PEOPLE v. FREEMAN

Reset A A Font size: Print

Supreme Court, Appellate Division, Fourth Department, New York.

PEOPLE of the State of New York, Plaintiff-Respondent, v. Alan T. FREEMAN, Defendant-Appellant.

Decided: April 28, 2006

PRESENT:  HURLBUTT, J.P., SCUDDER, KEHOE, GORSKI, AND HAYES, JJ. Edward J. Nowak, Public Defender, Rochester (Eric Dolan of Counsel), for Defendant-Appellant. Michael C. Green, District Attorney, Rochester (Nancy A. Gilligan of Counsel), for Plaintiff-Respondent.

 Defendant appeals from a judgment convicting him after a jury trial of criminal possession of a controlled substance in the third degree for the possession of a narcotic drug with the intent to sell it (Penal Law § 220.16[1] ) and criminal possession of a controlled substance in the fifth degree (§ 220.06[5] ).   The police arrested defendant following a buy and bust and found 18 glassine envelopes of cocaine on his person.   Contrary to the contention of defendant, County Court did not abuse its discretion in refusing to permit him to present the opinion testimony of a drug counselor who is a reformed drug user concerning the manner in which drug addicts purchase drugs for their own use.   The People had presented the testimony of an arresting officer who testified that the packaging of the drugs was inconsistent with defendant's personal use of the drugs, and defendant sought to present the testimony of the drug counselor to establish that defendant intended to purchase the drugs for his own use.   We conclude that defendant failed to present a sufficient foundation for the testimony of that witness with respect to the knowledge, training and reliability of the witness concerning the issues of personal use and packaging for sale (see generally People v. McKinley, 72 A.D.2d 470, 476, 424 N.Y.S.2d 941).   Defendant failed to provide any information with respect to the extent of the proposed witness's drug counseling and, indeed, defense counsel conceded that the proposed witness had no training or education in the area of drug counseling.   In addition, defendant failed to present a sufficient foundation establishing that the proposed witness was “qualified to speak from actual experience, from observation or from study” (People v. Lynch, 85 A.D.2d 126, 128-129, 447 N.Y.S.2d 549).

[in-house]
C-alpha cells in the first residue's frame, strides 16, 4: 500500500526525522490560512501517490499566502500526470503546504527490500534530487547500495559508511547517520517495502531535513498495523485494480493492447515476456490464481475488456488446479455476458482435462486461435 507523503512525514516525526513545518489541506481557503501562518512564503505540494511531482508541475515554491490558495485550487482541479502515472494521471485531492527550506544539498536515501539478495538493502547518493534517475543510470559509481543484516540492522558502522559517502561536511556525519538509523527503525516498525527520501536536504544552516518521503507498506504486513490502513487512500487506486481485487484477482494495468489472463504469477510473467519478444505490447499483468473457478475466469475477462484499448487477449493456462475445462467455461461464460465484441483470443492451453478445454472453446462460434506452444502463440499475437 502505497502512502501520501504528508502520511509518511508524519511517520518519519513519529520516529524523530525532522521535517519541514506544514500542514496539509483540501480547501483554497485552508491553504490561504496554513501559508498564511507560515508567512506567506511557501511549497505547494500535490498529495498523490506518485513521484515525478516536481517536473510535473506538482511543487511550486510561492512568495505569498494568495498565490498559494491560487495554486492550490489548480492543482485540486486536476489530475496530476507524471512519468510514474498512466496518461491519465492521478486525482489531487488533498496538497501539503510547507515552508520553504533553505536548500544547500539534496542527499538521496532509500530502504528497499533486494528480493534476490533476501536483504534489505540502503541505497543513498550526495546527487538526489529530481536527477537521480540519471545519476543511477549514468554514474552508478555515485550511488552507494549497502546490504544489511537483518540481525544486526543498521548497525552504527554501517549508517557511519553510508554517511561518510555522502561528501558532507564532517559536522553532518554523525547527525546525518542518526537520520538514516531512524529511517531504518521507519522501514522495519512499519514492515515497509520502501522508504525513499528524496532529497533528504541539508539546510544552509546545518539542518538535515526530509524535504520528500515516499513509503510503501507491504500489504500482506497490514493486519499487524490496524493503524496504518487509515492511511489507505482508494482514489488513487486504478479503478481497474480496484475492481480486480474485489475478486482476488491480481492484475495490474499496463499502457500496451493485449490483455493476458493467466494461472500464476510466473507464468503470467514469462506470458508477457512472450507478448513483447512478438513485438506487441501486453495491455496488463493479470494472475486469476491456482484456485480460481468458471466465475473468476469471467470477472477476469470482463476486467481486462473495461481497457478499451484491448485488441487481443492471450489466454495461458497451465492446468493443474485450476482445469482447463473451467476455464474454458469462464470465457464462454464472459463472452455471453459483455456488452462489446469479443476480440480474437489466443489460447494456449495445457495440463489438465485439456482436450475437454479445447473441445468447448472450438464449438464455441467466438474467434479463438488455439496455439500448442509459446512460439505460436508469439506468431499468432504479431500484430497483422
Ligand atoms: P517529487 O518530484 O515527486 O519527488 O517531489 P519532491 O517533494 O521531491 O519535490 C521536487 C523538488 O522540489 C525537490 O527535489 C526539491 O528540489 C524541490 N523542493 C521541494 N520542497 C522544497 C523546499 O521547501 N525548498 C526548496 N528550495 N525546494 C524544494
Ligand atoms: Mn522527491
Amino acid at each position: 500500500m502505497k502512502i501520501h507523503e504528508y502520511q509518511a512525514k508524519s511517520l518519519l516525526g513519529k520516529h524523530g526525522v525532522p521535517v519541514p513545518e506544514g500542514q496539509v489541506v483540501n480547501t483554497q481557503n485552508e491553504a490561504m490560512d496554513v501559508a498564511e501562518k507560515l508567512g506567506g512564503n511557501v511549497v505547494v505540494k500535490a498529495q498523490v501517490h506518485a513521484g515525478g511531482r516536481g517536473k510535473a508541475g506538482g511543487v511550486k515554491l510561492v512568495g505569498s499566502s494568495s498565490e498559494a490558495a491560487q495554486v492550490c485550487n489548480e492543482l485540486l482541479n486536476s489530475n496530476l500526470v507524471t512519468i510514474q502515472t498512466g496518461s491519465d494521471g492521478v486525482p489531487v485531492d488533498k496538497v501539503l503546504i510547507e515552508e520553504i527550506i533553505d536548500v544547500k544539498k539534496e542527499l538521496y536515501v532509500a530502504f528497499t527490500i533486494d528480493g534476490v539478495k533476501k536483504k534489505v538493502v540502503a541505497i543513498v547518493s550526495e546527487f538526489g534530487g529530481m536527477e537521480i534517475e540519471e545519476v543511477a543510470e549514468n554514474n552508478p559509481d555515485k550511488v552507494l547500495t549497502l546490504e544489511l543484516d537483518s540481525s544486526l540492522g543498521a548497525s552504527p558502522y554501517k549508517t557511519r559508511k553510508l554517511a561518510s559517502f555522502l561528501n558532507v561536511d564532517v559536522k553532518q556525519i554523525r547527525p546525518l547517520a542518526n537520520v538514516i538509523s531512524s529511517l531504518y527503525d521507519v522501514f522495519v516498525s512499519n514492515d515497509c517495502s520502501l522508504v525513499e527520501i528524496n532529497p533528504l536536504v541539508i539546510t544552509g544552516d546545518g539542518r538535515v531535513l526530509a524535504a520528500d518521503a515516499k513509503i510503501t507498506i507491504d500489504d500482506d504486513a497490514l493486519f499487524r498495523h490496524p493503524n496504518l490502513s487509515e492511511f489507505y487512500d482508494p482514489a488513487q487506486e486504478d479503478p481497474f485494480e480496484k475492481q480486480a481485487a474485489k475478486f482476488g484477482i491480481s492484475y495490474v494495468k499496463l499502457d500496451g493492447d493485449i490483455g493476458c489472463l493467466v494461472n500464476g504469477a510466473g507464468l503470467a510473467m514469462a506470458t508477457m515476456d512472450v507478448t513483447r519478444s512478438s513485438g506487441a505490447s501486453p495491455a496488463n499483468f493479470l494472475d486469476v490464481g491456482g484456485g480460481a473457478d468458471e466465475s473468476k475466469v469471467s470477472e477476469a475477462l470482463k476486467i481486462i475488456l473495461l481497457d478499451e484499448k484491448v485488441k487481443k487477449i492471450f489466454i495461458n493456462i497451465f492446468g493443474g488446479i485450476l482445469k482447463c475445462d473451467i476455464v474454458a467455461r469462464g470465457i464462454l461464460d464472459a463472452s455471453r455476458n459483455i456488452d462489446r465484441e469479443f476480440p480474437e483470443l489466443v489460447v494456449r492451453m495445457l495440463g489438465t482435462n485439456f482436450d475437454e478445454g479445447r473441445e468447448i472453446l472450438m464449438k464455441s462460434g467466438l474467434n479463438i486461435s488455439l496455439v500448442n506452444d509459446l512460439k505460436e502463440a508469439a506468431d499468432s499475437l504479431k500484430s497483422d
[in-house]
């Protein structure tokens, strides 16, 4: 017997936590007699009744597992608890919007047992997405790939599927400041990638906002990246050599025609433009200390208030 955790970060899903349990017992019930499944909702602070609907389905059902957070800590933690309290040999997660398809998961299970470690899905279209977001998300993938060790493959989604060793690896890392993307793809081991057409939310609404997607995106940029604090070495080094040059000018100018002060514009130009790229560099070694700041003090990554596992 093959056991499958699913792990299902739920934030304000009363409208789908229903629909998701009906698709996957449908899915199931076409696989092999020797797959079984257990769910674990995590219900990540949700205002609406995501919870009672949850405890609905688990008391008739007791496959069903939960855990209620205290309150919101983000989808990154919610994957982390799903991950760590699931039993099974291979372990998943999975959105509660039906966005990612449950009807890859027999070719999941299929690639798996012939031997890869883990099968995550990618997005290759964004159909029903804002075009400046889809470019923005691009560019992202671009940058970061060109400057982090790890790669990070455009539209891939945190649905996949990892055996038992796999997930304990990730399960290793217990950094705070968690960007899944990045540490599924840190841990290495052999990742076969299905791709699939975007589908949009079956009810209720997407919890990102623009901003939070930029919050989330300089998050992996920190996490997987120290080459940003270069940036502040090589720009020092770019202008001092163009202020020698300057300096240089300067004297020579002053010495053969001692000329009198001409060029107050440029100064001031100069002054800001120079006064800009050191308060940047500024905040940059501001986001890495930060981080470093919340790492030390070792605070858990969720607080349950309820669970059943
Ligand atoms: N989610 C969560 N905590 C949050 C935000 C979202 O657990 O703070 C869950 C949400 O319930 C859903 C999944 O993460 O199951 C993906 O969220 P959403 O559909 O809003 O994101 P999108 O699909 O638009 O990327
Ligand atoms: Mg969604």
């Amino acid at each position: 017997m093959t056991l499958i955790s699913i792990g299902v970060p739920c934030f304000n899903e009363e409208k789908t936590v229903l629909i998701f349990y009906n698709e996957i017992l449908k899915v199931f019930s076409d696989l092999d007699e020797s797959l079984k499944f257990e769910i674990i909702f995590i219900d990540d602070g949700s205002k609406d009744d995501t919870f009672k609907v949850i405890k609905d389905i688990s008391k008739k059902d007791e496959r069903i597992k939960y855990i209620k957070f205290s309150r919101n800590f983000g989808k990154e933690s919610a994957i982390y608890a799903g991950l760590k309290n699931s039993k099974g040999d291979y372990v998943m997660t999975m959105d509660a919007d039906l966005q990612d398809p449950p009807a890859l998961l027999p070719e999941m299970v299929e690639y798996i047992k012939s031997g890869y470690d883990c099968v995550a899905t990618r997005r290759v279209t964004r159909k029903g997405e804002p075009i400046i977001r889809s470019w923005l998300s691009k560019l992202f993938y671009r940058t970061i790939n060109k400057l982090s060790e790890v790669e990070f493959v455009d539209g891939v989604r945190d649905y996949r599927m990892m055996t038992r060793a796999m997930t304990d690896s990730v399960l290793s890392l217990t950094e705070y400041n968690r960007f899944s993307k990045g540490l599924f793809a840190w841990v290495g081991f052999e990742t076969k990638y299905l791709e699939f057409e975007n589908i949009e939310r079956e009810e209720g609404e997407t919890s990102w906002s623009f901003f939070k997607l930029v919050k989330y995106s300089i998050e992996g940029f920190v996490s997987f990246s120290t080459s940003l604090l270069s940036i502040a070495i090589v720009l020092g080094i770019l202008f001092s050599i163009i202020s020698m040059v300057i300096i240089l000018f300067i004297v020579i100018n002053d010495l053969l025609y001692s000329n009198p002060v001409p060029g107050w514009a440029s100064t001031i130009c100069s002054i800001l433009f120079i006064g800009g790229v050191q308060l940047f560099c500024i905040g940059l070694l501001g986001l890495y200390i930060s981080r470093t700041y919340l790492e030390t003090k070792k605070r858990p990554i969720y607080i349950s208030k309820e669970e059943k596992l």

Defendant failed to object in a timely manner to the People's alleged violations of the court's Sandoval ruling in cross-examining defendant, and we conclude that the court did not abuse its discretion in denying defendant's request for a mistrial based on those alleged violations (see People v. Ortiz, 54 N.Y.2d 288, 292, 445 N.Y.S.2d 116, 429 N.E.2d 794), particularly in view of the court's comprehensive curative instructions with respect to the proper consideration to be given to prior criminal convictions.

Contrary to defendant's further contentions, the conviction is supported by legally sufficient evidence and the verdict is not against the weight of the evidence (see generally People v. Cahill, 2 N.Y.3d 14, 57-58, 777 N.Y.S.2d 332, 809 N.E.2d 561;  People v. Bleakley, 69 N.Y.2d 490, 495, 515 N.Y.S.2d 761, 508 N.E.2d 672).   The jury was entitled to infer defendant's intent to sell the drugs based on the quantity found in defendant's possession (see People v. Smith, 217 A.D.2d 910, 911, 629 N.Y.S.2d 922;  see also People v. Bell, 296 A.D.2d 836, 837, 745 N.Y.S.2d 359, lv. denied 98 N.Y.2d 766, 752 N.Y.S.2d 6, 781 N.E.2d 918).   Finally, the sentence is not unduly harsh or severe.

It is hereby ORDERED that the judgment so appealed from be and the same hereby is unanimously affirmed.

MEMORANDUM: